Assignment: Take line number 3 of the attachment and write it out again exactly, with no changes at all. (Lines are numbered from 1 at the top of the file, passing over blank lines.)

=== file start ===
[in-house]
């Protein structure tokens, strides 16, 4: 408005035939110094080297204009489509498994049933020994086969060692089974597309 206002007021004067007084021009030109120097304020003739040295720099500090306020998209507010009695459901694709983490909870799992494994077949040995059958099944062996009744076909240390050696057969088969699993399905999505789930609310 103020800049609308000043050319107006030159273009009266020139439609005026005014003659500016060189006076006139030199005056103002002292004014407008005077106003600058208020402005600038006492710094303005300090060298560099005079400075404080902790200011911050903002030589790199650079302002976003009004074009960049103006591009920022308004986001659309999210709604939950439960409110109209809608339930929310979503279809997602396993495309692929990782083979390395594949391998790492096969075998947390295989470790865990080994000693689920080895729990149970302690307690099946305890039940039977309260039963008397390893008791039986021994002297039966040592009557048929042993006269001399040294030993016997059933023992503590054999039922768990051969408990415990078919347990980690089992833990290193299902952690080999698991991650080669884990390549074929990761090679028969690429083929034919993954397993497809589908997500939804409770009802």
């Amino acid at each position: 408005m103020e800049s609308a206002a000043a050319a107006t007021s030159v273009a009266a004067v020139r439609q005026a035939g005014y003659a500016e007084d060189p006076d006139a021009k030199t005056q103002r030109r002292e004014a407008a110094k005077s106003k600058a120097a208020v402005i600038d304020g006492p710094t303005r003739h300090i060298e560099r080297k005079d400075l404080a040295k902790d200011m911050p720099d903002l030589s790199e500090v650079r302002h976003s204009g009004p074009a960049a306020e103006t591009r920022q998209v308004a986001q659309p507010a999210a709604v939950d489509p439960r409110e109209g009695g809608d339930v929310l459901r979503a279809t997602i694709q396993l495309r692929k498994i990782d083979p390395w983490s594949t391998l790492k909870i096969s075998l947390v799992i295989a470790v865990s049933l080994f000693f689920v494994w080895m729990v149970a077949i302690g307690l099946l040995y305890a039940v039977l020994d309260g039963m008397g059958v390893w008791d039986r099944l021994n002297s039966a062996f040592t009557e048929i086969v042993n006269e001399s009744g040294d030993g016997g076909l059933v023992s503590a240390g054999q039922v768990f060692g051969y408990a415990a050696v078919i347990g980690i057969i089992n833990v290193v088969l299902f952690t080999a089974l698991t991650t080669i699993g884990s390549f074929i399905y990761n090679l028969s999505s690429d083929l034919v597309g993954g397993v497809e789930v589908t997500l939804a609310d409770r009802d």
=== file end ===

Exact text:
């Amino acid at each position: 408005m103020e800049s609308a206002a000043a050319a107006t007021s030159v273009a009266a004067v020139r439609q005026a035939g005014y003659a500016e007084d060189p006076d006139a021009k030199t005056q103002r030109r002292e004014a407008a110094k005077s106003k600058a120097a208020v402005i600038d304020g006492p710094t303005r003739h300090i060298e560099r080297k005079d400075l404080a040295k902790d200011m911050p720099d903002l030589s790199e500090v650079r302002h976003s204009g009004p074009a960049a306020e103006t591009r920022q998209v308004a986001q659309p507010a999210a709604v939950d489509p439960r409110e109209g009695g809608d339930v929310l459901r979503a279809t997602i694709q396993l495309r692929k498994i990782d083979p390395w983490s594949t391998l790492k909870i096969s075998l947390v799992i295989a470790v865990s049933l080994f000693f689920v494994w080895m729990v149970a077949i302690g307690l099946l040995y305890a039940v039977l020994d309260g039963m008397g059958v390893w008791d039986r099944l021994n002297s039966a062996f040592t009557e048929i086969v042993n006269e001399s009744g040294d030993g016997g076909l059933v023992s503590a240390g054999q039922v768990f060692g051969y408990a415990a050696v078919i347990g980690i057969i089992n833990v290193v088969l299902f952690t080999a089974l698991t991650t080669i699993g884990s390549f074929i399905y990761n090679l028969s999505s690429d083929l034919v597309g993954g397993v497809e789930v589908t997500l939804a609310d409770r009802d």